Living healthily with this tension has moved to the forefront of my mind again, particularly as a getting-closer-to-30 woman considering her future and thinking about accepting a new job (and with it, a career change).

"Pack, Unpack" by Katie Rodgers
In the context of life's uncertainty and my paradoxical desires, there is a profound quote that has guided and challenged me:
"Wherever you go in life, unpack your bags  physically and mentally  and plant your trees. Too many people never live in the now because they assume the time is too short to settle in. They don't plant trees because they expect to be gone before the trees bear fruit. But if you keep thinking about the next move, you'll never live fully where you are. When it's time to go, then it's time to go, but you won't have missed what this experience was about. And if you never eat from the trees, someone else will." (Third Culture Kids, p. 218)

How do I put this into practice? That's something I'm still learning. In some ways, I still struggle to let roots grow, and I keep one bag packed, in a sense. But there are a few things I have learned are helpful or necessary:

  • Make the choice. Sure, you can never know all the options which may or may not appear, but why miss out on opportunities that can be, or lead to, something amazing? I believe that everything ultimately can work out for good.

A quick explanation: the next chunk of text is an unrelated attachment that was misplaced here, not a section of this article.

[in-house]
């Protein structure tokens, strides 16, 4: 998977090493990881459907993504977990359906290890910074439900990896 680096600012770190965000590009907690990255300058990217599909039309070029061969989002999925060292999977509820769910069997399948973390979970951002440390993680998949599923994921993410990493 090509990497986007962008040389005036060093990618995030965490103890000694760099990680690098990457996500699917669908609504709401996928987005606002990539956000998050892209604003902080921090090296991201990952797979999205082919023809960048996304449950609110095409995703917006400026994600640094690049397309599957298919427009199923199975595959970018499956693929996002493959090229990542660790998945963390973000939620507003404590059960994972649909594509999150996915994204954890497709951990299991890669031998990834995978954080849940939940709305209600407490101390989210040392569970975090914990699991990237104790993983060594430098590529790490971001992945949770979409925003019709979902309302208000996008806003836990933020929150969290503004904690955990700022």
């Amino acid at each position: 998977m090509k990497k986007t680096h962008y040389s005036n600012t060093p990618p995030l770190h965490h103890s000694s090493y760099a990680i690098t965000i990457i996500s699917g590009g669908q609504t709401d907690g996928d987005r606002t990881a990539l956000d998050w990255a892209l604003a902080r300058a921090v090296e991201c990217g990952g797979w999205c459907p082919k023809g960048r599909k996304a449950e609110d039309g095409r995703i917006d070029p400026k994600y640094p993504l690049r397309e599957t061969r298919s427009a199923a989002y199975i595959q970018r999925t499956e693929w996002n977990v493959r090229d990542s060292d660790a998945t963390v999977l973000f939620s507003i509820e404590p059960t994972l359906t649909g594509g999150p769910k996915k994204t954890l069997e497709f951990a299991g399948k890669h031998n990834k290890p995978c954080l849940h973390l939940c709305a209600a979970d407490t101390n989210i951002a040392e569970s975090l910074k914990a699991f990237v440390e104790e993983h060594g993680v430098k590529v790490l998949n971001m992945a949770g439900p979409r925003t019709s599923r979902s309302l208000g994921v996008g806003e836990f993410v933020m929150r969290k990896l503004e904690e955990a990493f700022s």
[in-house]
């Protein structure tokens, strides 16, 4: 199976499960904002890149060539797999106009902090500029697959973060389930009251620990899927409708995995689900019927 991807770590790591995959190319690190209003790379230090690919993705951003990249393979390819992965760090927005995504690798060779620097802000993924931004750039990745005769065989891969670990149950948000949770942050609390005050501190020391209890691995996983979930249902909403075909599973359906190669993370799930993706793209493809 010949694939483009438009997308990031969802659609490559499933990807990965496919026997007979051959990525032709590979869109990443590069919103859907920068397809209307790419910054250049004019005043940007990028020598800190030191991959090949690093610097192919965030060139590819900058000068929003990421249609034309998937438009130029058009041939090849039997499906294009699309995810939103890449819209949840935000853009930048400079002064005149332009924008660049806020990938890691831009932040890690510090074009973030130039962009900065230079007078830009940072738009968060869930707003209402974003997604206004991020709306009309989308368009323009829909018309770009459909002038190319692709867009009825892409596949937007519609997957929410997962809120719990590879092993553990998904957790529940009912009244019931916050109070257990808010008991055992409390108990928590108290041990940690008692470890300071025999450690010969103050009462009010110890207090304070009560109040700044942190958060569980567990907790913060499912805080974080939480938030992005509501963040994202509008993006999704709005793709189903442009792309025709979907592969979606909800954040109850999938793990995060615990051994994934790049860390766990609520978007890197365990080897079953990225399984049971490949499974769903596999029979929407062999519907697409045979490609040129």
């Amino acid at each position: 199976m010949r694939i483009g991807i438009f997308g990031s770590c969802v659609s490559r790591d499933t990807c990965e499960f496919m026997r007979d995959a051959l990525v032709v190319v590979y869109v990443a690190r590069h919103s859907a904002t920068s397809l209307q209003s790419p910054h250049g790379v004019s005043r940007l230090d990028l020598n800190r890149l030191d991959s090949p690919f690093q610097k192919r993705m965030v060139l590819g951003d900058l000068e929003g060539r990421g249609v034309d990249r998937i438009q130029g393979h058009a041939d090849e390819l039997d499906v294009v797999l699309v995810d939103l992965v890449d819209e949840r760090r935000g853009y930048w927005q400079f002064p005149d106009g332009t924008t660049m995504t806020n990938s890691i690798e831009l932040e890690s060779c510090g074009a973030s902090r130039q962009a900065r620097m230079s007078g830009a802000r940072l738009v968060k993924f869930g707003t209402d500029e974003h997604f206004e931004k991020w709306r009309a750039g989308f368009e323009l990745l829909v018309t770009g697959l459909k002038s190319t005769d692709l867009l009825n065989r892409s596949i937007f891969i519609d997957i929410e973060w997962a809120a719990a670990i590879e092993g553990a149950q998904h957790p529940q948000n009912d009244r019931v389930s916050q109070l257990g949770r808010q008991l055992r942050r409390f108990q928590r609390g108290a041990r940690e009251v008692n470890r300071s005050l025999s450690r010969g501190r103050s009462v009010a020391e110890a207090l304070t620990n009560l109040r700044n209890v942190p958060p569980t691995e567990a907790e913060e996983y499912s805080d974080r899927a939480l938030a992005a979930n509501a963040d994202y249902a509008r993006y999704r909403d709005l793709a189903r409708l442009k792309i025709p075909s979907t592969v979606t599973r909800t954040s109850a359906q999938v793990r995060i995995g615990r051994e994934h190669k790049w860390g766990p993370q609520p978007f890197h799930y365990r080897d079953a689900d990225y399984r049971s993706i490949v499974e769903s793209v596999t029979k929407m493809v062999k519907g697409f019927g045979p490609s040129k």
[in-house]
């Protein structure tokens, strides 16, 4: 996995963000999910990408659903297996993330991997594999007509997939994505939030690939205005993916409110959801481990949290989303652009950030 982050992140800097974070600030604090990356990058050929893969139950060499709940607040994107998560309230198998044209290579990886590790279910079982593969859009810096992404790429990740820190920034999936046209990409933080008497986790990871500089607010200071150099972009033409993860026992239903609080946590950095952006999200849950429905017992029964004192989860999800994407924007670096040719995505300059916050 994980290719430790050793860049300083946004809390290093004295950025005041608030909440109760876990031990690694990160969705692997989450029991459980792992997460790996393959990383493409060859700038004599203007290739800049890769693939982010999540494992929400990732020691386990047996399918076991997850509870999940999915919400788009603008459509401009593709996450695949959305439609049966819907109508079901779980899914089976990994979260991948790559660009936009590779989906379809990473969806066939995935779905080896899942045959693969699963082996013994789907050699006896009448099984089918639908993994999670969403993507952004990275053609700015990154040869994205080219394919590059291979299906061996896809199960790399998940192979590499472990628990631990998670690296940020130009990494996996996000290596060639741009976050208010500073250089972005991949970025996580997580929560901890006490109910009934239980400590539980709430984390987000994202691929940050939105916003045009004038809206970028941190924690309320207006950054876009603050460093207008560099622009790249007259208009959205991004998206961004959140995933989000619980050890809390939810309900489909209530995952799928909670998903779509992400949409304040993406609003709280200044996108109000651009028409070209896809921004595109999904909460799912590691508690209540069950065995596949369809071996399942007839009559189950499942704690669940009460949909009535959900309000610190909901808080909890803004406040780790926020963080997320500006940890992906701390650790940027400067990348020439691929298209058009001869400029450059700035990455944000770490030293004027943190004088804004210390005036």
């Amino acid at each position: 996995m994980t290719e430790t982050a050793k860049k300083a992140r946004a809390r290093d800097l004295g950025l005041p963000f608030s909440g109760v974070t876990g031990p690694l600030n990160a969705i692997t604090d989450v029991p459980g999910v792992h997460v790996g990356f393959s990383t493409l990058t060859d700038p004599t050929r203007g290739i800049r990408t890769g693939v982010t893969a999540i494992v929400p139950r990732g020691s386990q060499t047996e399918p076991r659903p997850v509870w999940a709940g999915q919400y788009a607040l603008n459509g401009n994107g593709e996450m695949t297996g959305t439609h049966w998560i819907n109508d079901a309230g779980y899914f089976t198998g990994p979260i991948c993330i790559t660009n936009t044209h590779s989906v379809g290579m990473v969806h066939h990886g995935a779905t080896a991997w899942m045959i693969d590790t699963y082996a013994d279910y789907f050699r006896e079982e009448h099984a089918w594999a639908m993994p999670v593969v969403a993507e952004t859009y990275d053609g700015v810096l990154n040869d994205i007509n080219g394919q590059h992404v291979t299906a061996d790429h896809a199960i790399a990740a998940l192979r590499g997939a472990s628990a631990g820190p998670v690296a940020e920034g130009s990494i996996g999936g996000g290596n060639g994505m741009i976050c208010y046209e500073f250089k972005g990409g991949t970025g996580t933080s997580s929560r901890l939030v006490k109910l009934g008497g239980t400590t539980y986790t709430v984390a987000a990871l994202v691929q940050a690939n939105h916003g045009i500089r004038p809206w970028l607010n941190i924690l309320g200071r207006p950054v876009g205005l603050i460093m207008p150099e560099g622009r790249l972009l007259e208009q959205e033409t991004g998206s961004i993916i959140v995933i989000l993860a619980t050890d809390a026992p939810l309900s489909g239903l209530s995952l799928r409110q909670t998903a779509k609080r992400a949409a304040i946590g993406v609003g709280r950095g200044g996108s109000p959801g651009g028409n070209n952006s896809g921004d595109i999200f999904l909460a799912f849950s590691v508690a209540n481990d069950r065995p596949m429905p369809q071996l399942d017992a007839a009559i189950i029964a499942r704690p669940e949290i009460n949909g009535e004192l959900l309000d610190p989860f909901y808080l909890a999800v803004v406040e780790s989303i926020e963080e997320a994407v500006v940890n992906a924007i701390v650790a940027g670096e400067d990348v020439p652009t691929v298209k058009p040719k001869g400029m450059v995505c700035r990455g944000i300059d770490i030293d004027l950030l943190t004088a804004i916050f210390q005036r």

• Invest in relationships. Yes, goodbyes are painful, but not every relationship ends in "goodbye." Even if you or your friend moves away and the relationship fades, you are left the richer for having known each other. And good relationships are ultimately what makes life the most beautiful, joyful, and meaningful. Relationships are worth the risk.
  • Write. Read. Hearing other people's stories can be a growing, even healing, experience. Reading is going on a journey that can even help stay the restless spirit at times. And writing has proved critical for knowing myself, recording my physical and emotional journeys, and enabling honesty, sympathy, and growth.   


Ultimately, I am discovering that putting down roots and unpacking bags is about not giving in to fear. For, after all, a life lived in fear is a life half lived.



I may not be able to say where I'll be in five years, but I want to be able to live every present moment in such a way that I can look back with no regrets.

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I am writing from my experience as a Third Culture Kid, someone with a highly mobile upbringing who has lived in multiple cultures. If you are a TCK, or know one, or are just curious and want to find out more about us and how to support us, then I recommend checking out...
Book: Third Culture Kids: Growing Up Among Worlds by David Pollock and Ruth van Reken
Facebook: https://www.facebook.com/TCKWorldwide/
Video: https://www.youtube.com/watch?v=vrVWHfEQz6A (Short TED talk with Ruth's story and insight into different kinds of TCKs or cross-cultural kids)